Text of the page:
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[291] from the assault on the 10th. But the remnant of Doles' brigade, supported by other commands, including Gordon's division, soon regained the works. Anderson at the same time repulsed a direct attack. On the 12th, when Edward Johnson's division was overwhelmed in the salient by Hancock's corps, Gordon's brigade, now commanded by Col. Clement A. Evans, was directly in the rear of the left of Johnson, and moved in at double-quick through the dense fog to the point of danger. Pegram's Virginians came up with them and the two brigades were ordered to attack. The situation was extremely critical. General Lee himself rode up and proposed to lead the advancing line. The two brigades, according to General Gordon's report, ‘charged with the greatest spirit, driving the enemy with heavy loss from nearly the whole of the captured works, from the left of Wilcox's division to the salient on General Johnson's line, and fully a fourth of a mile beyond.’ In the same terrible fight the Georgia brigades of Wofford and Doles were engaged with great credit.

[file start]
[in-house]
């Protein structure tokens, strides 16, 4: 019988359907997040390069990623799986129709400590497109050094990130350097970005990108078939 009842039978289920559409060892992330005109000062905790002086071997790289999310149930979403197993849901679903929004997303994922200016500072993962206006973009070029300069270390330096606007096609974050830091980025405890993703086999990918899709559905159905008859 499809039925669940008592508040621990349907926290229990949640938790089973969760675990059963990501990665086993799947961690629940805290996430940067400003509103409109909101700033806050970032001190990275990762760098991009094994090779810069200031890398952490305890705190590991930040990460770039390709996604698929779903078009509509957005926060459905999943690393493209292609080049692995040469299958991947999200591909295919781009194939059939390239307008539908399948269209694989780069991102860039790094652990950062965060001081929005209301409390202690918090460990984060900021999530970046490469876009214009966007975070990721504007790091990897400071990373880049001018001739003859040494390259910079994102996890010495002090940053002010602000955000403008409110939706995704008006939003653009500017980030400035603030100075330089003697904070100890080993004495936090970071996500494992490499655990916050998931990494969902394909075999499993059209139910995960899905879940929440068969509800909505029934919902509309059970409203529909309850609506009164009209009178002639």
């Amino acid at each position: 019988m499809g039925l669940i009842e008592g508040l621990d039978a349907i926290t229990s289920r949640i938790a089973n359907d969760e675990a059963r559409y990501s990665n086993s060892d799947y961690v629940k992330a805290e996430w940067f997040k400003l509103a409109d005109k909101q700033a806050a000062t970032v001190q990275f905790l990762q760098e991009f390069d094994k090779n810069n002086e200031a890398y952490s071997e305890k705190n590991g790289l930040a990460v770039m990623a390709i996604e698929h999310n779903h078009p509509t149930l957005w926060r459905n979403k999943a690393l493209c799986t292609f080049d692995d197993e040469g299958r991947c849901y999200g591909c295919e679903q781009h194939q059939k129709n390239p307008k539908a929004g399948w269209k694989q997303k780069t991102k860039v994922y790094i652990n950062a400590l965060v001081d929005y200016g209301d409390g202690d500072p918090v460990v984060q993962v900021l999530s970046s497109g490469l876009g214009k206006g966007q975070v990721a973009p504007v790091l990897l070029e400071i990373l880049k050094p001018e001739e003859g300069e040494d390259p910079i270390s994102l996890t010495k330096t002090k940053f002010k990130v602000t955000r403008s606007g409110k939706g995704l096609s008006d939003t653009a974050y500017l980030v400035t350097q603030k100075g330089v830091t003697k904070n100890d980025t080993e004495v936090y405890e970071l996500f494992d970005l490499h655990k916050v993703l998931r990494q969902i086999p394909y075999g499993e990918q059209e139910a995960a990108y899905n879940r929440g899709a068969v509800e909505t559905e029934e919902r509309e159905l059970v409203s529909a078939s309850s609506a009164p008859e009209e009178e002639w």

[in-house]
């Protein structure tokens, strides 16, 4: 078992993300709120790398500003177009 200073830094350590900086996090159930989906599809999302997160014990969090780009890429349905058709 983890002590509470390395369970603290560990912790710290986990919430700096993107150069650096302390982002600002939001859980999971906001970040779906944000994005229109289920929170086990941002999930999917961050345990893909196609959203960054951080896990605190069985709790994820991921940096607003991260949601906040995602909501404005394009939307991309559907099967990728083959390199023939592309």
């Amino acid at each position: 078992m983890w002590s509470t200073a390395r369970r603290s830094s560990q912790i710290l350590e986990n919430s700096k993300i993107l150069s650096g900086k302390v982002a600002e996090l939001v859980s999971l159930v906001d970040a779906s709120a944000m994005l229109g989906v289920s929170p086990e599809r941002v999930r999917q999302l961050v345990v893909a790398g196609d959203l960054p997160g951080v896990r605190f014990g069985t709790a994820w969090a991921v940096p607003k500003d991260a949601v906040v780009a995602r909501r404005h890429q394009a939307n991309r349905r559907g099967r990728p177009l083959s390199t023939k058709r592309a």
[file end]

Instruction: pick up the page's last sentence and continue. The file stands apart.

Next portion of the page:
On the 20th, General Gordon was put in command of a division composed of his own brigade, under Evans, and the remnant of the Stonewall division. In the desperate attempt of Grant to break the Confederate lines at Cold Harbor, July 1st and 2d, the Georgians of Longstreet's corps took a prominent and valiant part. Assault after assault was repulsed at Kershaw's salient, with terrible loss to the enemy.

The Sumter Eleventh artillery battalion, under Colonel Cutts and Major Lane, consisting of Ross', Patterson's and Wingfield's batteries, did excellent service during this Overland campaign. On the 10th of May, in conjunction with Pegram's battalion of artillery, it repulsed an infantry attack upon the Confederate right at Spottsylvania. Again at Cold Harbor, June 3d, the, Sumter battalion with others materially assisted in checking the enemy's advance. Cabell's battalion, embracing among

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